Civil rights groups react to Muslim Ban partial reinstatement

On Monday, the Supreme Court partially reinstated Donald Trump’s executive order which bans people from 6 majority Muslim nations from traveling to the United States. The court’s order narrows the scope by exempting people who can prove a “bona fide” relationship with “persons or entities” in the United States. Reactions from civil rights groups in the US run the gamut.

The American Human Rights Council, which describes itself as “dedicated to defending and protecting human rights as outlined in the U.S. Constitution and the United Nations 1948 Universal Declaration of Human Rights,”  put out a statement on the matter saying they were “disappointed” and “deeply troubled by the Supreme Court’s approach to this case.”

“The court approached the case with a focus on the President’s powers and not on what we see as the real issue here-” said the group, “that the ban is not grounded in facts but is grounded in religious bias an animus.”

Tom Jawetz, Vice President for immigration policy at the Center for American Progress described the reaction of his organization as “disappointed” as well.

“No amount of polish can cover up the multiple, hate-filled statements that President Donald Trump and members of his administration have made as to the exclusionary and discriminatory underpinnings of the executive order,” reads the statement.

The statement described the decision as narrow and says that most “families, students, and refugees fleeing unspeakable horror will not be kept out of the United States,” but they still vow to “hold this administration accountable to make sure that the administration does in fact heed the Supreme Court’s order and allow affected individuals to continue to enter the country.”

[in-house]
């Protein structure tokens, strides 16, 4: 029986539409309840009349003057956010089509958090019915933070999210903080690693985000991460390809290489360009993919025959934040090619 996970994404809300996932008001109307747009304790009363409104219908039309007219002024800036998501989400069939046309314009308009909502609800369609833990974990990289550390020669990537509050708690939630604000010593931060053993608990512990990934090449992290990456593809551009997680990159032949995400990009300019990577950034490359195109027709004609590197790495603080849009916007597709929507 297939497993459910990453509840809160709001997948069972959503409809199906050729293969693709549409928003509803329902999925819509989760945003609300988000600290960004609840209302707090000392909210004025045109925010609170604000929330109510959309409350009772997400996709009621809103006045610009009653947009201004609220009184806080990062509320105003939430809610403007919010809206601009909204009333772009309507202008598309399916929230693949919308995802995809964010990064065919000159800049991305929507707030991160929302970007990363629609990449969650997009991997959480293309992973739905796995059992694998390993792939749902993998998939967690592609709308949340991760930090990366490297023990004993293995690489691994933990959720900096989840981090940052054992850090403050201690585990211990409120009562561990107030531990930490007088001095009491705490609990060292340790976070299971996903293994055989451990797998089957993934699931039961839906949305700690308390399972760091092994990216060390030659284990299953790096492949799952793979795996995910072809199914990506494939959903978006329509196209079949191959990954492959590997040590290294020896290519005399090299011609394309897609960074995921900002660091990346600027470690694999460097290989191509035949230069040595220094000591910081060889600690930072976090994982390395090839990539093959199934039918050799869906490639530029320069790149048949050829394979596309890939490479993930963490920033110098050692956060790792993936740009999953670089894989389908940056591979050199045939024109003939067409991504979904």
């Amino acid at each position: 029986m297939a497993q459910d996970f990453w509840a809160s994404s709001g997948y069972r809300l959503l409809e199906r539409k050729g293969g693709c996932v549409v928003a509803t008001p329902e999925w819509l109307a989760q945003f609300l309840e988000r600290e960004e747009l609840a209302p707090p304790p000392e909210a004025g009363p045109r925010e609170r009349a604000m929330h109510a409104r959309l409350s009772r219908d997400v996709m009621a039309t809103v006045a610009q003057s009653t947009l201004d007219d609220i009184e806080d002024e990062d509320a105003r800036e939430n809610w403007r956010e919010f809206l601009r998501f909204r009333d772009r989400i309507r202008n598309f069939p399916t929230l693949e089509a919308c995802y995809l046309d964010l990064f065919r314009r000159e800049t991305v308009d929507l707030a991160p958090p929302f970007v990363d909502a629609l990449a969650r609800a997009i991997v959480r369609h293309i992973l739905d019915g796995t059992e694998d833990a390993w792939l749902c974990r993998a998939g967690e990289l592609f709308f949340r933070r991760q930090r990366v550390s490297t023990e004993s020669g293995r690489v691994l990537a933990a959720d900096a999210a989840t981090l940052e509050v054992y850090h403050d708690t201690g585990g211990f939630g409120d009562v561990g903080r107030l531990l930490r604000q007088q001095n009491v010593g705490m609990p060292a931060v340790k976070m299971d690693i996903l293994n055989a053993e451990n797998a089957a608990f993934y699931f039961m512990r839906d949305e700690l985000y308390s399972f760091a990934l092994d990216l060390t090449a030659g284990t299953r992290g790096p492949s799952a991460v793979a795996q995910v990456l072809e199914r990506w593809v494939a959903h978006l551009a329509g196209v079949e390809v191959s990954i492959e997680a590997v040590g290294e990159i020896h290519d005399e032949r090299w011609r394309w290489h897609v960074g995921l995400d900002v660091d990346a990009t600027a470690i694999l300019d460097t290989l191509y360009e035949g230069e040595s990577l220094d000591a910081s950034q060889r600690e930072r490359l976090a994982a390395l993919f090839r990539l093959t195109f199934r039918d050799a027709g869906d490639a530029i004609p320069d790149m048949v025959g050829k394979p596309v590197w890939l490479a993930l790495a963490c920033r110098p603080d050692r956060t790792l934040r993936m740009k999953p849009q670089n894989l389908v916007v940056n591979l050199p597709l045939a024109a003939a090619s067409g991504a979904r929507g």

The ACLU’s characterization of the partial reinstatement took issue with the media narrative that it was somehow a victory for Trump. They believe the decision by the court handed “the government a sweeping, but not complete, defeat.”

“At most, the government contended, the lower court orders halting the ban should only apply to two individuals,” referring to the plaintiffs in IRAP v. Trump and Hawaii v. Trump.

“The Supreme Court said no. It did not limit the lower court orders to those two individuals alone. It did not limit the orders to the other plaintiffs in the cases. Instead, it told the government that it may not apply the ban to anyone ‘who can credibly claim a bona fide relationship with a person or entity in the United States.’”

“So where is the president’s clear victory,” asks the ACLU, “Nowhere to be found.

The Supreme Court will hear the Muslim ban case in October.


Patrick J. Foote
Patrick J. Foote

Patrick Foote writes occasionally for People's World. At the University of Central Florida, he worked with the Student Labor Action Project organizing around the intersection of student and worker issues. He would go on to work in the labor movement in such organizations as Central Florida Jobs with Justice, AFSCME Council 79, and OUR Walmart.